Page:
I’ve been in a relationship with Gerald for the past two years and 3 months (almost), but I have to tell you–I suffer from Cupidity. What’s Cupidity? It’s stupid love. It’s actually a real word that means “eager or excessive desire esp. to possess something; greed.” I think that actual definition still applies to the word in terms of relationships. There’s a picture of Gerald and me on the left, but ignore the creeper in the green shirt. Now back to cupidity.
Greed is selfish. It motivates us to do things–sometimes stupid things–just to get what we want. In relationships, most (if not all) of the problems come when we are thinking of ourselves first–being selfish. When we so desire love from another person, sometimes we may act stupidly just so we can have that relationship with the other person or what we think is love.
Months ago, I was asked to read an early version of Cupidity: 50 Stupid Things People Do for Love and How to Avoid Them by Hayley and Michael DiMarco. One of the editors here at Tyndale wanted the opinions of some of the people in the target age group for this book and I fit right in.
As I read through the manuscript, I had so many “ah-ha!” moments, some “Gerald does that exact thing. He needs to read this book” moments, and plenty of “Wow, I do this” moments. For disclosure, I will mention that I am working on publicity for this book as part of my job at Tyndale, but I’m writing this review because I truly believe that this message needs to be heard.
Michael and Hayley go through several types of Cupidity through the book:
- Emotional acts of Cupidity
- Mental (gender-specific) acts of Cupidity
- Physical acts of Cupidity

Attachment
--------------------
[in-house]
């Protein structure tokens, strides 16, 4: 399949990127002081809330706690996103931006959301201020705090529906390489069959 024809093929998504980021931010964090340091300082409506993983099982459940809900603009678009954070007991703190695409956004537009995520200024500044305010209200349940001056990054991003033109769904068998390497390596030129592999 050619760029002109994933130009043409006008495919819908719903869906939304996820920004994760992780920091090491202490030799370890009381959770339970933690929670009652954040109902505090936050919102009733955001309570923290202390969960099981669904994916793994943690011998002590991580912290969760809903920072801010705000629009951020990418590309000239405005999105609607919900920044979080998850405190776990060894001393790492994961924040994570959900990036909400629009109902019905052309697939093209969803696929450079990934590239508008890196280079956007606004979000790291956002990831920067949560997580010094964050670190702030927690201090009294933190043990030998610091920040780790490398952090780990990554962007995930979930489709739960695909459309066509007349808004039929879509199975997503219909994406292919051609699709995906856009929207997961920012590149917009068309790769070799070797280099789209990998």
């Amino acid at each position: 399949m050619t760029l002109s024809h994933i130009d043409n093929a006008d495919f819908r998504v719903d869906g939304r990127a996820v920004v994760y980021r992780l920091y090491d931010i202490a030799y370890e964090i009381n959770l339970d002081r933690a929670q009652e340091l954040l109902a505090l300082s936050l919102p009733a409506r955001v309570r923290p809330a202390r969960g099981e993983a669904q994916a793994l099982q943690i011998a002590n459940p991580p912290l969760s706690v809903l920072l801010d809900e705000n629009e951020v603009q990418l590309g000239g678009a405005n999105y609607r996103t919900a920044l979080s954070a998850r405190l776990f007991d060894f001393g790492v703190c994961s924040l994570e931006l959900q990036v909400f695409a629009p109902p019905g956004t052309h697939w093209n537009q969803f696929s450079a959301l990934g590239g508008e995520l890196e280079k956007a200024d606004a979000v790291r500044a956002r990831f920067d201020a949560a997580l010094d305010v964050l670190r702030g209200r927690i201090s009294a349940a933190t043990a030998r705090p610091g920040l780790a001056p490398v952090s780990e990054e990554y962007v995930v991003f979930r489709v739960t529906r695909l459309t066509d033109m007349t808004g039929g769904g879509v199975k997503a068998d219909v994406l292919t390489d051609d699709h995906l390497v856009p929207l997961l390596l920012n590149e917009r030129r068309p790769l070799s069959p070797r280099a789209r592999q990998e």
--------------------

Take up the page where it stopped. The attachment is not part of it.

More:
- Social acts of Cupidity
- Spiritual acts of Cupidity
Let me just give a few examples of how this book has pointed out acts of Cupidity in my own life. One chapter is called “Failing to Notice Him.” I’d been told that men feel loved by feeling respected, but this chapter really helped to drive that point home. I know I don’t always tell Gerald that I appreciate or notice the things he does–and being who he is, he’ll let me know that. This can lead to petty arguments since sometimes I think I act more like a guy and want to fix problems or offer up solutions. But anyway, the DiMarcos stress the importance of telling your man simple words to make him happy like, “You are so strong. I love your big hands and your strong back.” or “You’re so good with cars, computers, providing, etc.” They reminded me that as women, we need to stop projecting our desires and needs onto the men we love. They aren’t women.
Hayley and Michael even give suggestions of seven ways to admire a man:
- Tell him how well he did at taking care of something around the house
- Compliment his abilities in front of his friends (I think this is a BIG one)
- Remind him how safe he makes you feel when you are out together
- Thank him every time he does something for you
- If he corrects you, don’t argue to prove yourself right. Just say, “Thank you so much for caring.” (I need to remind myself of this one!)
- When he has a win in his life, congratulate him
- Never make fun of his masculine tendencies–appreciate them
Now there are other acts of Cupidity that I was enlighted to as I read this book, like having friends of the opposite sex, playing God (I think I do this without realizing it), not accepting his “kills,” becoming too comfortable with each other, etc. You get the idea.
So whether you’re single, dating, engaged, or married, I think everyone–women and men–will glean something from this book. I think its only problem is that the book doesn’t look very masculine, so I doubt many guys would pick it up. It’s pink and red, and even the font inside is red. This is why I gave a copy to Gerald and his housemates (3 other guys) when they moved in this past weekend. Hopefully they actually read it because it’s so practical and helpful! Hayley and Michael write in a conversational style and lay it all out there. They’ve made their share of mistakes and they’re helping us to not make the same ones.
I think everyone, especially people around my age–and even my high school teens in youth group, should read this book to help change the way a relationship now is going or to prevent relationship heartache in the future.
So I’m going to give away two copies in a random drawing on this blog. To enter, glance over the table of contents here (you can read the entire first chapter too) and post which act of Cupidity you need or want to read about and why. I’ll randomly draw a winner on February 1 so you’ll have the book in time for Valentine’s Day.
Which act of Cupidity do you need or want to read about? Why?